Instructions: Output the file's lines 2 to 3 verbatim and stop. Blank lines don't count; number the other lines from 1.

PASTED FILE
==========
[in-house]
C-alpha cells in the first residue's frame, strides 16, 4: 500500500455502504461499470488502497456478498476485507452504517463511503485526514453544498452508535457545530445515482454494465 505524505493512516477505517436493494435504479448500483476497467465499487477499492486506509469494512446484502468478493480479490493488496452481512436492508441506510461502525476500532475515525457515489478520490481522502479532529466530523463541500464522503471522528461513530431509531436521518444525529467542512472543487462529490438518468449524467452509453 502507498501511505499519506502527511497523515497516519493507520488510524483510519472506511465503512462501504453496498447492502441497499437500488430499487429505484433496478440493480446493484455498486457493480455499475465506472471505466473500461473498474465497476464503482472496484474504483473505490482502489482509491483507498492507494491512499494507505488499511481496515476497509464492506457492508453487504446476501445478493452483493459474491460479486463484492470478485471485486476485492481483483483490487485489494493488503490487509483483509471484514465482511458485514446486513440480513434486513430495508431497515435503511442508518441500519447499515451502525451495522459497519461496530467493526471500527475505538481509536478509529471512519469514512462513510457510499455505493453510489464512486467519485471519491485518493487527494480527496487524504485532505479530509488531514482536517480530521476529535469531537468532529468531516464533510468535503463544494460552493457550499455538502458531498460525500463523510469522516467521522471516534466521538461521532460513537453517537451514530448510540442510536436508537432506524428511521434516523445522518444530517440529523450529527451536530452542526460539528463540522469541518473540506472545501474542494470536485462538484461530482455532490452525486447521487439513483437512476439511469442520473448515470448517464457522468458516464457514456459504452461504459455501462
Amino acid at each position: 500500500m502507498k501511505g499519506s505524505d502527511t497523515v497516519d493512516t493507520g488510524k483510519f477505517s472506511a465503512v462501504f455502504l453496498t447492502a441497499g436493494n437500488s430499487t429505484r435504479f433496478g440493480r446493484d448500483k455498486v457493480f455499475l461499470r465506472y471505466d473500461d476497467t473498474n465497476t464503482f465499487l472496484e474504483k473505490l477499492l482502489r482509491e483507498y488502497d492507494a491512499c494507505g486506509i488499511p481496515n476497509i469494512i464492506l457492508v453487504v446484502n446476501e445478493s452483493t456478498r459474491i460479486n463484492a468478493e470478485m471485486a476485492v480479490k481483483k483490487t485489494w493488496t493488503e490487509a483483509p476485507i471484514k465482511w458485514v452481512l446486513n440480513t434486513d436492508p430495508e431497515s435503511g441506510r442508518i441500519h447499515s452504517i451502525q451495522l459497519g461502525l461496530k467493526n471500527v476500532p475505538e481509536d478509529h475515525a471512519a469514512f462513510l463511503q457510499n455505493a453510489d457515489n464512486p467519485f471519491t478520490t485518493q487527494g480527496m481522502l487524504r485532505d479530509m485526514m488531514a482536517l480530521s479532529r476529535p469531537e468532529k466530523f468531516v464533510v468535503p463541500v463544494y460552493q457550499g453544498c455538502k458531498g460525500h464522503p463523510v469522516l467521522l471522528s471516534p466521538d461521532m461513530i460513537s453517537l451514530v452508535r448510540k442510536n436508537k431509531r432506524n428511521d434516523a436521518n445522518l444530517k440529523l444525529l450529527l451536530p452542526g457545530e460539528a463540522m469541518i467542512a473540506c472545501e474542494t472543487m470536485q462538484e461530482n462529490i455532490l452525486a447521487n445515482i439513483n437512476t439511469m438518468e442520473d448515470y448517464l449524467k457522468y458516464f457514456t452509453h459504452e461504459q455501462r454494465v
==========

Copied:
C-alpha cells in the first residue's frame, strides 16, 4: 500500500455502504461499470488502497456478498476485507452504517463511503485526514453544498452508535457545530445515482454494465 505524505493512516477505517436493494435504479448500483476497467465499487477499492486506509469494512446484502468478493480479490493488496452481512436492508441506510461502525476500532475515525457515489478520490481522502479532529466530523463541500464522503471522528461513530431509531436521518444525529467542512472543487462529490438518468449524467452509453 502507498501511505499519506502527511497523515497516519493507520488510524483510519472506511465503512462501504453496498447492502441497499437500488430499487429505484433496478440493480446493484455498486457493480455499475465506472471505466473500461473498474465497476464503482472496484474504483473505490482502489482509491483507498492507494491512499494507505488499511481496515476497509464492506457492508453487504446476501445478493452483493459474491460479486463484492470478485471485486476485492481483483483490487485489494493488503490487509483483509471484514465482511458485514446486513440480513434486513430495508431497515435503511442508518441500519447499515451502525451495522459497519461496530467493526471500527475505538481509536478509529471512519469514512462513510457510499455505493453510489464512486467519485471519491485518493487527494480527496487524504485532505479530509488531514482536517480530521476529535469531537468532529468531516464533510468535503463544494460552493457550499455538502458531498460525500463523510469522516467521522471516534466521538461521532460513537453517537451514530448510540442510536436508537432506524428511521434516523445522518444530517440529523450529527451536530452542526460539528463540522469541518473540506472545501474542494470536485462538484461530482455532490452525486447521487439513483437512476439511469442520473448515470448517464457522468458516464457514456459504452461504459455501462
Amino acid at each position: 500500500m502507498k501511505g499519506s505524505d502527511t497523515v497516519d493512516t493507520g488510524k483510519f477505517s472506511a465503512v462501504f455502504l453496498t447492502a441497499g436493494n437500488s430499487t429505484r435504479f433496478g440493480r446493484d448500483k455498486v457493480f455499475l461499470r465506472y471505466d473500461d476497467t473498474n465497476t464503482f465499487l472496484e474504483k473505490l477499492l482502489r482509491e483507498y488502497d492507494a491512499c494507505g486506509i488499511p481496515n476497509i469494512i464492506l457492508v453487504v446484502n446476501e445478493s452483493t456478498r459474491i460479486n463484492a468478493e470478485m471485486a476485492v480479490k481483483k483490487t485489494w493488496t493488503e490487509a483483509p476485507i471484514k465482511w458485514v452481512l446486513n440480513t434486513d436492508p430495508e431497515s435503511g441506510r442508518i441500519h447499515s452504517i451502525q451495522l459497519g461502525l461496530k467493526n471500527v476500532p475505538e481509536d478509529h475515525a471512519a469514512f462513510l463511503q457510499n455505493a453510489d457515489n464512486p467519485f471519491t478520490t485518493q487527494g480527496m481522502l487524504r485532505d479530509m485526514m488531514a482536517l480530521s479532529r476529535p469531537e468532529k466530523f468531516v464533510v468535503p463541500v463544494y460552493q457550499g453544498c455538502k458531498g460525500h464522503p463523510v469522516l467521522l471522528s471516534p466521538d461521532m461513530i460513537s453517537l451514530v452508535r448510540k442510536n436508537k431509531r432506524n428511521d434516523a436521518n445522518l444530517k440529523l444525529l450529527l451536530p452542526g457545530e460539528a463540522m469541518i467542512a473540506c472545501e474542494t472543487m470536485q462538484e461530482n462529490i455532490l452525486a447521487n445515482i439513483n437512476t439511469m438518468e442520473d448515470y448517464l449524467k457522468y458516464f457514456t452509453h459504452e461504459q455501462r454494465v